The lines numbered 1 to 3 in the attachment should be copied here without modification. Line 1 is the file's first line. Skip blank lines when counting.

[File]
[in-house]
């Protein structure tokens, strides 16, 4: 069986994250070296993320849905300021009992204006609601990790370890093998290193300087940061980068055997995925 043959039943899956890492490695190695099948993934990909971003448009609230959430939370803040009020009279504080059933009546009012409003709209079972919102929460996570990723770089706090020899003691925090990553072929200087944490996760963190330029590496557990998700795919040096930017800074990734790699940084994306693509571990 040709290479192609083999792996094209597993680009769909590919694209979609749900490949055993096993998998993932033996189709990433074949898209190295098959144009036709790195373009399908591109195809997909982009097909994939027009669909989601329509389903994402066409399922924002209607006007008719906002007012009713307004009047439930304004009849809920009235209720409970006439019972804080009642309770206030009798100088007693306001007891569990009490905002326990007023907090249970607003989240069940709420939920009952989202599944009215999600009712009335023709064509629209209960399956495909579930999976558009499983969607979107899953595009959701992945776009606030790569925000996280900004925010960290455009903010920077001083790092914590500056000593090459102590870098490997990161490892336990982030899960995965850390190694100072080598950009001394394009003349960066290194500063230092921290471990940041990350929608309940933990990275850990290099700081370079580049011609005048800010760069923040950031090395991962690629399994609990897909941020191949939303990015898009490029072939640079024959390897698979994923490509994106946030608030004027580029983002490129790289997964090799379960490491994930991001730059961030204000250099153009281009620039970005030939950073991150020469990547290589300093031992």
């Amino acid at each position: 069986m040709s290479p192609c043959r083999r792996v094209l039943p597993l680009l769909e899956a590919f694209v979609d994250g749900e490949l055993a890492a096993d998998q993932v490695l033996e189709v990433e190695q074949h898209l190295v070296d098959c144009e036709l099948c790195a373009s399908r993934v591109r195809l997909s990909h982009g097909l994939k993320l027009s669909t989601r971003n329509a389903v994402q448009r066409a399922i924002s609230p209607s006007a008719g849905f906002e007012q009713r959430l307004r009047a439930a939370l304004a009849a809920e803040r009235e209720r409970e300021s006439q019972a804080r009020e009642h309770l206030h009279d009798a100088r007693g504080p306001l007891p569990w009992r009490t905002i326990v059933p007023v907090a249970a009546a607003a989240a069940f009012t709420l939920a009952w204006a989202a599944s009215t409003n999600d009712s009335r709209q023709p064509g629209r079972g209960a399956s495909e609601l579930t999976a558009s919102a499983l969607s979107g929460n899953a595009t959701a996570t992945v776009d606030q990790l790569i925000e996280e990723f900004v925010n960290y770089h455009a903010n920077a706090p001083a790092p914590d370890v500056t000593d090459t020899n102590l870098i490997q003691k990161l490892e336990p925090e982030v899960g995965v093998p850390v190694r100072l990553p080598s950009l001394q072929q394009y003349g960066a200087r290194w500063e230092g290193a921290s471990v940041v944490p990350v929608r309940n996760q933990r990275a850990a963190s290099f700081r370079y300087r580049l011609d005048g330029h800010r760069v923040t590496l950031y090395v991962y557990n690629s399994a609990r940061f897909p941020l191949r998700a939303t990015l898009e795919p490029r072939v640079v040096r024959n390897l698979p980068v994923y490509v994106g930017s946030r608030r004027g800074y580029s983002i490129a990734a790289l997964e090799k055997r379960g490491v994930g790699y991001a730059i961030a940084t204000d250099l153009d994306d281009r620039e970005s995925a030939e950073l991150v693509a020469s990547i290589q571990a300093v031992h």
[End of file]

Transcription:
[in-house]
């Protein structure tokens, strides 16, 4: 069986994250070296993320849905300021009992204006609601990790370890093998290193300087940061980068055997995925 043959039943899956890492490695190695099948993934990909971003448009609230959430939370803040009020009279504080059933009546009012409003709209079972919102929460996570990723770089706090020899003691925090990553072929200087944490996760963190330029590496557990998700795919040096930017800074990734790699940084994306693509571990 040709290479192609083999792996094209597993680009769909590919694209979609749900490949055993096993998998993932033996189709990433074949898209190295098959144009036709790195373009399908591109195809997909982009097909994939027009669909989601329509389903994402066409399922924002209607006007008719906002007012009713307004009047439930304004009849809920009235209720409970006439019972804080009642309770206030009798100088007693306001007891569990009490905002326990007023907090249970607003989240069940709420939920009952989202599944009215999600009712009335023709064509629209209960399956495909579930999976558009499983969607979107899953595009959701992945776009606030790569925000996280900004925010960290455009903010920077001083790092914590500056000593090459102590870098490997990161490892336990982030899960995965850390190694100072080598950009001394394009003349960066290194500063230092921290471990940041990350929608309940933990990275850990290099700081370079580049011609005048800010760069923040950031090395991962690629399994609990897909941020191949939303990015898009490029072939640079024959390897698979994923490509994106946030608030004027580029983002490129790289997964090799379960490491994930991001730059961030204000250099153009281009620039970005030939950073991150020469990547290589300093031992």
């Amino acid at each position: 069986m040709s290479p192609c043959r083999r792996v094209l039943p597993l680009l769909e899956a590919f694209v979609d994250g749900e490949l055993a890492a096993d998998q993932v490695l033996e189709v990433e190695q074949h898209l190295v070296d098959c144009e036709l099948c790195a373009s399908r993934v591109r195809l997909s990909h982009g097909l994939k993320l027009s669909t989601r971003n329509a389903v994402q448009r066409a399922i924002s609230p209607s006007a008719g849905f906002e007012q009713r959430l307004r009047a439930a939370l304004a009849a809920e803040r009235e209720r409970e300021s006439q019972a804080r009020e009642h309770l206030h009279d009798a100088r007693g504080p306001l007891p569990w009992r009490t905002i326990v059933p007023v907090a249970a009546a607003a989240a069940f009012t709420l939920a009952w204006a989202a599944s009215t409003n999600d009712s009335r709209q023709p064509g629209r079972g209960a399956s495909e609601l579930t999976a558009s919102a499983l969607s979107g929460n899953a595009t959701a996570t992945v776009d606030q990790l790569i925000e996280e990723f900004v925010n960290y770089h455009a903010n920077a706090p001083a790092p914590d370890v500056t000593d090459t020899n102590l870098i490997q003691k990161l490892e336990p925090e982030v899960g995965v093998p850390v190694r100072l990553p080598s950009l001394q072929q394009y003349g960066a200087r290194w500063e230092g290193a921290s471990v940041v944490p990350v929608r309940n996760q933990r990275a850990a963190s290099f700081r370079y300087r580049l011609d005048g330029h800010r760069v923040t590496l950031y090395v991962y557990n690629s399994a609990r940061f897909p941020l191949r998700a939303t990015l898009e795919p490029r072939v640079v040096r024959n390897l698979p980068v994923y490509v994106g930017s946030r608030r004027g800074y580029s983002i490129a990734a790289l997964e090799k055997r379960g490491v994930g790699y991001a730059i961030a940084t204000d250099l153009d994306d281009r620039e970005s995925a030939e950073l991150v693509a020469s990547i290589q571990a300093v031992h």